Why Are You Afraid?
This past several weeks the talking heads on the various news programs have been commenting on the fearfulness of our times. I will admit that some of the news is potentially frightening. Yet, once again, we hear Jesus inviting us, no urging us, to let go of our fears. The one phrase he says more than any other is, “Do not be afraid.” Yet, fear continues to be a potent and pervasive force in our lives and in the life of our community.
From the moment we are born, we learn to fear the world around us, certainly to fear the stranger, sometimes to fear even those who are closest to us. Political leaders have long recognized the power of fear in ensuring our conformity to the structures this world, even when doing so does not serve our best interests. Fear is the driving force behind vast segments of our economy, as well as, increasingly, our political priorities.
Dr. Elizabeth Kubler-Ross in a lecture at Auburn University said that we are born with two innate, or natural, fears: loud noises from behind and falling from a height. All of our other fears are learned – including our fear of strangers and the unknown. Our parents, and our families, are the chief source for our learning; and once embedded into our souls, our fears are difficult to dislodge and/or overcome.
Jesus recognizes that fear will also cause the failure of discipleship. Jesus’ disciples courageously leave the security of their homes and families to follow him as they proclaim the advent of God’s reign, but they, too, will know and ultimately bow before the power of fear. Faithful proclamation and practice of the gospel inevitably puts disciples on a collision course with the powers of this world. So, as Jesus prepares his disciples for their mission to the “lost sheep of the house of Israel,” he is starkly realistic about the threats they will face, at the same time he builds the case for why they should not let this fear master them or hinder their witness.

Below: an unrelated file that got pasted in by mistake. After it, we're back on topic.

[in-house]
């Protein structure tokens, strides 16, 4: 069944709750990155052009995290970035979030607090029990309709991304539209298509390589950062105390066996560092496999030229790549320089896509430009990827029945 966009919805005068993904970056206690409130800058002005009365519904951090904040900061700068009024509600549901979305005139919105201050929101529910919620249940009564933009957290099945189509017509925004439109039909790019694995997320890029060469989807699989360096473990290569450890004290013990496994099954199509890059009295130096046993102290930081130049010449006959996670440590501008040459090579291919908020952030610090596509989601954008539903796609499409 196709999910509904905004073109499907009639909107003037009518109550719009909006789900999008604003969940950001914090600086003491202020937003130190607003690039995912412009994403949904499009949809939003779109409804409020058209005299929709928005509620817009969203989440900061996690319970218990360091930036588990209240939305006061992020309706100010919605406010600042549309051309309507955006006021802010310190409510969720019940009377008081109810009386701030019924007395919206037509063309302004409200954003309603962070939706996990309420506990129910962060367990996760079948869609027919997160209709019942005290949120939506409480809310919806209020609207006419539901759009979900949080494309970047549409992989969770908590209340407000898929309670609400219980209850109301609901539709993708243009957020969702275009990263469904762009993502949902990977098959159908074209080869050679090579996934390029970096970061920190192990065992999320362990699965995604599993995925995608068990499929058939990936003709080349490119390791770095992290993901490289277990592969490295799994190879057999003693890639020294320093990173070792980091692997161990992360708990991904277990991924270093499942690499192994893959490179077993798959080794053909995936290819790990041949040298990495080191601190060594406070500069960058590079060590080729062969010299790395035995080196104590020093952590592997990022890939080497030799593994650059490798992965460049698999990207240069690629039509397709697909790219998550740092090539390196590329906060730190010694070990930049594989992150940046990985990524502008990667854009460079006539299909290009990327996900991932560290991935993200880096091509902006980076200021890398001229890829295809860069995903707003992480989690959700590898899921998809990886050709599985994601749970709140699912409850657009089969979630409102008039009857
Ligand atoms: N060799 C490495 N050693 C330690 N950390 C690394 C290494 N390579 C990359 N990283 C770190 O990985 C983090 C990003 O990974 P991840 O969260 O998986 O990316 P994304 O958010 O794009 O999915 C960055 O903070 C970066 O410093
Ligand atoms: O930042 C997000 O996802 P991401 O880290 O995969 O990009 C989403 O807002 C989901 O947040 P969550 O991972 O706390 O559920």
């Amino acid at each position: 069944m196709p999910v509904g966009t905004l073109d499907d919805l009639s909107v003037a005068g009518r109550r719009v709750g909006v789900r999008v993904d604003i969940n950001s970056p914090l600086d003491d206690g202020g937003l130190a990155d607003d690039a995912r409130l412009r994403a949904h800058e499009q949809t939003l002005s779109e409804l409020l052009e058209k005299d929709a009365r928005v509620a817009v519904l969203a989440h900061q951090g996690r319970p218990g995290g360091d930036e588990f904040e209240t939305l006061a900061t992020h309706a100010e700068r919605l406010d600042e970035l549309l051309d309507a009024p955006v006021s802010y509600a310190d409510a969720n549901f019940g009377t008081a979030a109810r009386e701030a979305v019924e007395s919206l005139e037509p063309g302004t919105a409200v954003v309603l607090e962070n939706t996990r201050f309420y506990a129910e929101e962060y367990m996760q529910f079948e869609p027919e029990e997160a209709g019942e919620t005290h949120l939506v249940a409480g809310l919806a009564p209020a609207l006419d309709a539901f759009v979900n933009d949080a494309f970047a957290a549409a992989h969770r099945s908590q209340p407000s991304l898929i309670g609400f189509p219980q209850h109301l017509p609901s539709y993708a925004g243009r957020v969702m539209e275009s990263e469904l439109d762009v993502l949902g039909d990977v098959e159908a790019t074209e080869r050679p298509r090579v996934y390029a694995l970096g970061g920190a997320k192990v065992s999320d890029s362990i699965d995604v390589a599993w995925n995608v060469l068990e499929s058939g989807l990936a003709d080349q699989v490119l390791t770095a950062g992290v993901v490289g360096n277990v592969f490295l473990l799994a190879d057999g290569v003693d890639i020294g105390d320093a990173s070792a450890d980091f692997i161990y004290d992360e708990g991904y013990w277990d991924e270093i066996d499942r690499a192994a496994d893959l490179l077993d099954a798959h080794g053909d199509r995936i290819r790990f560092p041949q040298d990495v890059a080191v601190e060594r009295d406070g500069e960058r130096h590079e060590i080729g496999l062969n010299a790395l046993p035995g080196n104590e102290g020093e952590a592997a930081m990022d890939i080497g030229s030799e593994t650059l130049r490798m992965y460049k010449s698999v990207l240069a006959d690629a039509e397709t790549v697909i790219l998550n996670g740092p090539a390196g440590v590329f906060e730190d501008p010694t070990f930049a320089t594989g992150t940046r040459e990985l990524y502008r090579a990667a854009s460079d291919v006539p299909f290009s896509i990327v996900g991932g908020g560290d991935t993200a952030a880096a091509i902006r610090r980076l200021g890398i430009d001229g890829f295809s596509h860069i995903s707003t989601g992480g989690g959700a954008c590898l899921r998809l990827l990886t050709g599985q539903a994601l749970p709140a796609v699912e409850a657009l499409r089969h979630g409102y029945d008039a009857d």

Is there an answer for our fears and anxieties? I believe the answer lies within today’s epistle lesson. Paul is describing for us both the immediate, and eternal, effects of the sacrament of baptism by linking our baptism with the death and resurrection of Jesus, reminding us that as Christians our lives are already caught up in the life, death, and resurrection of Jesus the Christ.
Theologically, Paul’s view on baptism is that it is a journey or a process and its effects are not only for a moment but for an entire life. Believers must understand that the baptism Paul is talking about in Romans 6 does not just wash away the stains of sin, but rather, it is a participation in the death of Jesus the Christ and an anticipation of his resurrection.
The result of this participation and anticipation are that one has to believe in and embody a resurrection life. Christian life is basically a life of resurrection and that is what makes Christian faith unique from other religions. Secondly, baptism does not erase sin, rather it puts it in check. Through the power of the Holy Spirit, baptism builds a wall around a believer and sets boundaries on what to practice and what not. With time, a believer walks into grace and life become a new creation Paul says in 2 Corinthians 5:17.
One can experience salvation in the now moment, but the full view of salvation is a mystery and will be revealed to us in God’s time. The theological point to be noted is that the follower of Christ is reconciled with God and is in the furnace of being saved. The reconciled person in Paul’s theological view is the one who will “walk in the newness of life.” Salvation in Paul’s proclamation of the Gospels is that it is embodied in the real life of a believer. However, suffering, temptation, and tribulation are not excluded simply because one is in Christ. Rather, suffering is in many ways a process through which God’s salvation can be manifested and realized.
Those who identify themselves with Jesus the Christ in his atonement through baptism can no longer tolerate and even cooperate with sin – which includes our fears. Our life is now grounded, shaped, directed, and formed by the death and resurrection of Jesus Christ. In other words, the motivating center of our everyday living is now directed towards Jesus the Christ. Everything we do is determined by Jesus the Christ on whom and through whom sin has been defeated forever.
This is the hardest part of being a Christian, not just in North America but also in the Global South. Christians must always remind themselves that our old self, our culture, our rights, our private spaces, and the desires of our flesh were crucified with Jesus the Christ. Our daily living must demonstrate our newfound and grace-filled status in Christ.
As we continue to live in fearful times, let us remember the calming words: “Don’t be afraid.” In doing so, let us once again remember who we are, and whose we are through our baptism; and surrender our fears to the all-consuming love of Jesus.